To become the commander in chief (CiC) of the Veterans of Foreign Wars, it is a multi-year process costing thousands of dollars, miles, and hours. Interestingly, it emulates the vetting process of other fraternal organizations—except the CiC of the VFW testifies before congress, meets presidents, influences national policy, and oversees the largest combat veterans’ organization in America.
To understand the process is to understand the structure of the VFW and how traditions shape the politics of the organization:
- The CiC is a one-year term.
- At the national level, there are three senior leadership “seats” (CiC, Senior Vice, Junior Vice)
- The VFW is divided into four regions (East (including Europe), South, Big-10, and West (including Pacific areas))
- The CiC seat rotates between the four regions
- Typically, a Jr. Vice seamlessly moves up in seats (unless there is a problem) and becomes CiC in two years.
- The true political conflict is for the regional “endorsement” for Jr. Vice
- With three seats and four regions, one region “sits out” for a year—and that is the year that region picks their endorsed candidate.
During the year a region sits out, the departments (a state or organized area) in a region decide on a candidate to endorse for Jr. Vice, typically at the winter conference. This conference endorsement is based on the number of department endorsements. It is very likely the endorsed candidate from a region will be accepted by the other three regions and ascend to national Jr. Vice at the subsequent annual convention. Because of this, to capture the endorsement of a regional conference is tantamount to winning the CiC floor vote, which happens about two years and nine months later.
Using the Eastern Conference as an example, a quick timeline looks like this:
- July 2016: CiC from Eastern Conference finishes term at end of National Convention
- Nov. 2016: Eastern Conference endorses a candidate for national Jr. Vice
- July 2017: Eastern Conference submits slate of endorsed candidates; the four conferences accept each others’ slates; the endorsed candidates are elected on the last day of the convention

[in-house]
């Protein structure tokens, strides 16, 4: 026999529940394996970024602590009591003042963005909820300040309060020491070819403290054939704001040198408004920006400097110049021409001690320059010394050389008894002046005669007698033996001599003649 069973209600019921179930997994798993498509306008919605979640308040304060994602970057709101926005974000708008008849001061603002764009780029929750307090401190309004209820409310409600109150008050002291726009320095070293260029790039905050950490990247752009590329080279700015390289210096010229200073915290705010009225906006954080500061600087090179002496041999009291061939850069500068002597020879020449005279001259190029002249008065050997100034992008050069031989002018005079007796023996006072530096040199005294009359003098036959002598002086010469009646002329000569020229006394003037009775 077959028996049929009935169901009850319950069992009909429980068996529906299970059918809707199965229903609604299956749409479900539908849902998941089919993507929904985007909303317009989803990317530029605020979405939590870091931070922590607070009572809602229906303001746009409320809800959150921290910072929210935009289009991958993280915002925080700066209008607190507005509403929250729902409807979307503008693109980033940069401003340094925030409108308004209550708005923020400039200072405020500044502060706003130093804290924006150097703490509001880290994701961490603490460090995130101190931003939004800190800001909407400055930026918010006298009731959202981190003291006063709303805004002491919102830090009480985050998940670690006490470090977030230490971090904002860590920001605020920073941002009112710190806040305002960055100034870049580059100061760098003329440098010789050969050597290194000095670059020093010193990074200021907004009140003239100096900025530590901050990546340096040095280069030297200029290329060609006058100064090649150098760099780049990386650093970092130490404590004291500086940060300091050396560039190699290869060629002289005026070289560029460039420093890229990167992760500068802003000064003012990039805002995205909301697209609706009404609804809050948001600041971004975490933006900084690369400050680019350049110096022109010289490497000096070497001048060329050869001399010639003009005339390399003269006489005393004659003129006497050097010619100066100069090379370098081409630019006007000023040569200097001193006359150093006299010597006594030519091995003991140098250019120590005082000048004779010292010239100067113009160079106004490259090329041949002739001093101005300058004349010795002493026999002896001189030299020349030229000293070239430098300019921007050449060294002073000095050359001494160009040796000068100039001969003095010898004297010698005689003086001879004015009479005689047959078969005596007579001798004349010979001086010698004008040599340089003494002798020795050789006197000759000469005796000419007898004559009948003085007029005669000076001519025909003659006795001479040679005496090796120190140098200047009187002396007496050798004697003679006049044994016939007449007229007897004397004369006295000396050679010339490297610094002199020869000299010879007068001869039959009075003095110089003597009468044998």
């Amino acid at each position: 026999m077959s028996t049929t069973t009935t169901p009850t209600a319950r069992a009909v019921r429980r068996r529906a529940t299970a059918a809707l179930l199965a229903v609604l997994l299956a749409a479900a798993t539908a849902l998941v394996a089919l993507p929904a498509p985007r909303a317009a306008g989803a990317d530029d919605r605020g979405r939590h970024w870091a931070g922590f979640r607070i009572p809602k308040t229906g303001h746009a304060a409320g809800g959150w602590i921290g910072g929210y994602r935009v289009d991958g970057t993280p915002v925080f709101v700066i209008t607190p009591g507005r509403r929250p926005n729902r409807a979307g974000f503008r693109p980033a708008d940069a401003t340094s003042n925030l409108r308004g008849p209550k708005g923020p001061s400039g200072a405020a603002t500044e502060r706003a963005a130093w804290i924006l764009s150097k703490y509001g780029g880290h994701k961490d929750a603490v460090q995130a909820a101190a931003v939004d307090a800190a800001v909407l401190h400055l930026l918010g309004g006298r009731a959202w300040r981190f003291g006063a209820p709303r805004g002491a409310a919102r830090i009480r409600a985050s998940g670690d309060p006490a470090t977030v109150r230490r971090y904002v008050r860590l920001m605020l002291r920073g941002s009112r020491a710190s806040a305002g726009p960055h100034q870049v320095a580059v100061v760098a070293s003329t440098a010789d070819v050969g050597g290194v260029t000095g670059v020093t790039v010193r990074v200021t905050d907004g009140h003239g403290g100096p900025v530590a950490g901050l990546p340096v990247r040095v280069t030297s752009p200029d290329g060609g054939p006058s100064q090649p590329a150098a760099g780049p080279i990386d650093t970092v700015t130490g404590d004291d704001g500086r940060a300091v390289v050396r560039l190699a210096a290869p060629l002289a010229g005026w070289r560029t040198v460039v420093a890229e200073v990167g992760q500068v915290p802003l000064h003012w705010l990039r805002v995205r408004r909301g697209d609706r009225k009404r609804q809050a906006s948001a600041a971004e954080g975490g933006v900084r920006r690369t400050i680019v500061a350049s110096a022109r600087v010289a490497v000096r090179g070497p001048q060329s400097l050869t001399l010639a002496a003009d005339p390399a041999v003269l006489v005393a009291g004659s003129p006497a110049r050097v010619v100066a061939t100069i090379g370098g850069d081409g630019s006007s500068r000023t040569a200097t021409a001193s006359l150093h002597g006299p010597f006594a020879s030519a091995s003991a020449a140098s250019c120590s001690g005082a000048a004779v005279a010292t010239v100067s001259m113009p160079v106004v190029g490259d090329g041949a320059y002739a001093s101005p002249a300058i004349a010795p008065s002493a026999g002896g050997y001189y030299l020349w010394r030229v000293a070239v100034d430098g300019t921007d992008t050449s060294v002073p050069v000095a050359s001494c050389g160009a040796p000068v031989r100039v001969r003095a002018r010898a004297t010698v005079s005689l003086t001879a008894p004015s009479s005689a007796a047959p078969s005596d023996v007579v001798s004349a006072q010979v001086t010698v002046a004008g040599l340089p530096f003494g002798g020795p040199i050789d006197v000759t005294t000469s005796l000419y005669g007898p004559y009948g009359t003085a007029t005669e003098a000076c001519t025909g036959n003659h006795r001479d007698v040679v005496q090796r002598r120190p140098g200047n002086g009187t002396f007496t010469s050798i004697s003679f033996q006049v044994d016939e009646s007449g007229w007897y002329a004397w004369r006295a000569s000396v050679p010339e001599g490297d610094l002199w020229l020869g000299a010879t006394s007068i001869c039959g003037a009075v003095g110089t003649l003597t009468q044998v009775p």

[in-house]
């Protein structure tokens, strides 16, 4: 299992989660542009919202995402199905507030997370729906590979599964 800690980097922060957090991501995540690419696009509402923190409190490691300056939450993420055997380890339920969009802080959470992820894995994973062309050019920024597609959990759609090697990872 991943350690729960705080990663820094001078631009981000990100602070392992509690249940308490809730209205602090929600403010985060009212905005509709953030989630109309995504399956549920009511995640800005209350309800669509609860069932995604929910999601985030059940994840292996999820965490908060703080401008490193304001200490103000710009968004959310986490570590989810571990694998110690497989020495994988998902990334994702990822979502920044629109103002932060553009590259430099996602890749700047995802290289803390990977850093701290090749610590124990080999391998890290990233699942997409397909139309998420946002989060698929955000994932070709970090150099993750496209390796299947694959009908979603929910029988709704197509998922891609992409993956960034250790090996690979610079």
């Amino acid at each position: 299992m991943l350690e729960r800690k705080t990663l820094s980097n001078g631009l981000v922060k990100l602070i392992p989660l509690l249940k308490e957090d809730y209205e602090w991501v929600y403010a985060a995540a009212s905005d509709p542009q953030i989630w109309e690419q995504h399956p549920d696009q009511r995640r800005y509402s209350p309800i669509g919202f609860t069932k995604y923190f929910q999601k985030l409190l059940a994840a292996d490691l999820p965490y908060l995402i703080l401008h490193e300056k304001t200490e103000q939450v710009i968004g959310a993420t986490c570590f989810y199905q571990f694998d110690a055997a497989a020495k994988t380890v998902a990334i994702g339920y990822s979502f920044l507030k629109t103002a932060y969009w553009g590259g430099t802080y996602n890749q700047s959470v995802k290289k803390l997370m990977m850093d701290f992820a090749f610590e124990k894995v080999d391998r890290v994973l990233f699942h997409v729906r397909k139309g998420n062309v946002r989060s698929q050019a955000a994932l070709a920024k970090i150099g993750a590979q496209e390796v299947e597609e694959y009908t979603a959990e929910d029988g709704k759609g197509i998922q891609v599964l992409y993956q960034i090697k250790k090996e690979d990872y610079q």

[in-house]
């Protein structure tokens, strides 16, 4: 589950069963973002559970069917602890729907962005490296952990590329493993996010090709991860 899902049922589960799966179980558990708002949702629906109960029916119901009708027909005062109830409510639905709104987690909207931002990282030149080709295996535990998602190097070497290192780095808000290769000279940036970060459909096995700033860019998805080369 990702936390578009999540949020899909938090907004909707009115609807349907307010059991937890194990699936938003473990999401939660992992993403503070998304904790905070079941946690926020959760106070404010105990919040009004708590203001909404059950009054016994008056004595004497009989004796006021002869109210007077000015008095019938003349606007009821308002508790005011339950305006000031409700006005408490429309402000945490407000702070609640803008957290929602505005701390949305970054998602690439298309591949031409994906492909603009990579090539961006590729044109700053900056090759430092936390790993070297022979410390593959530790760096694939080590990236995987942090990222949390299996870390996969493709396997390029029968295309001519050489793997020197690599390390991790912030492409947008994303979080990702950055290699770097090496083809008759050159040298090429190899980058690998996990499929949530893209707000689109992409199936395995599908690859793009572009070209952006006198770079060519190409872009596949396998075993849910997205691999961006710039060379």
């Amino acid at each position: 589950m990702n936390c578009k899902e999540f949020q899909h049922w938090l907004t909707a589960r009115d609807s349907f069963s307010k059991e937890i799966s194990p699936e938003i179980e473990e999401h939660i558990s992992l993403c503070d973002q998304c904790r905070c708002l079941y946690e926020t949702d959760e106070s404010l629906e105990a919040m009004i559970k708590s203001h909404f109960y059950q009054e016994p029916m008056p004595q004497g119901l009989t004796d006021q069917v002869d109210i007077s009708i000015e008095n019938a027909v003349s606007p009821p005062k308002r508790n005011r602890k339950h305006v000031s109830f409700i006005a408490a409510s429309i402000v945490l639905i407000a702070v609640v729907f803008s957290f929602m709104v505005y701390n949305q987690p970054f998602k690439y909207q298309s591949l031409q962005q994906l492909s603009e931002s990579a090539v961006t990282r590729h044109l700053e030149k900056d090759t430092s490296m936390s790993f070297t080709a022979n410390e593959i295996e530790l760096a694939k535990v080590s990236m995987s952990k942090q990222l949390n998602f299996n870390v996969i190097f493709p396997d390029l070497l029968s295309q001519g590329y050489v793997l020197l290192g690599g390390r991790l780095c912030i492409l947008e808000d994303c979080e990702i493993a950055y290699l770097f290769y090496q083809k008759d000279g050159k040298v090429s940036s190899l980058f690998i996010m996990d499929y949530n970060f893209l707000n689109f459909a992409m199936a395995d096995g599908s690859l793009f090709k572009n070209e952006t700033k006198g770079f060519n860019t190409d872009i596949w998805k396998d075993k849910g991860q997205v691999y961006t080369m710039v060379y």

- July 2018: Eastern Conference candidate for Sr. Vice elected
- July 2019: Eastern Conference candidate for CiC elected
- July 2020: CiC from Eastern Conference finishes term; cycle repeats
It is in the months and years before this endorsement vote at the regional conference where candidates seek the endorsements of the individual departments—and that’s where the time, miles, and money are spent lobbying department leaders for department endorsements. Lobbying includes speaking at department Council of Administration meetings, showing up at big department events, and showing up at regional conference meetings. Additionally, much like a political campaign, handing out literature and marketing materials (such as coins and branded trinkets) to influencers is a part of the equation — so is hanging a campaign flyer in the men’s room of the national convention (nice guerrilla marketing technique!).
What are some things a comrade can do to improve their resume and increase their chances of gaining department and then regional conference endorsements?
- show up
- be involved
- RECRUIT NEW MEMBERS
- hold the seats at post, district, and state level
- be a triple-crown All-American commander (post, district, department)
- hold national appointments
- go to conventions and conferences
- testify before local and state hearings
- give speeches; look like a leader
- run a campaign
What are some other things?:
- valorous service, Purple Heart, Silver Star
- officer rank
- do something outstanding
- transcend the mundane
- create and navigate alliances
There are a number of other factors (size of department, if the department had a CiC recently) that goes into the equation, but that is for another post for another day.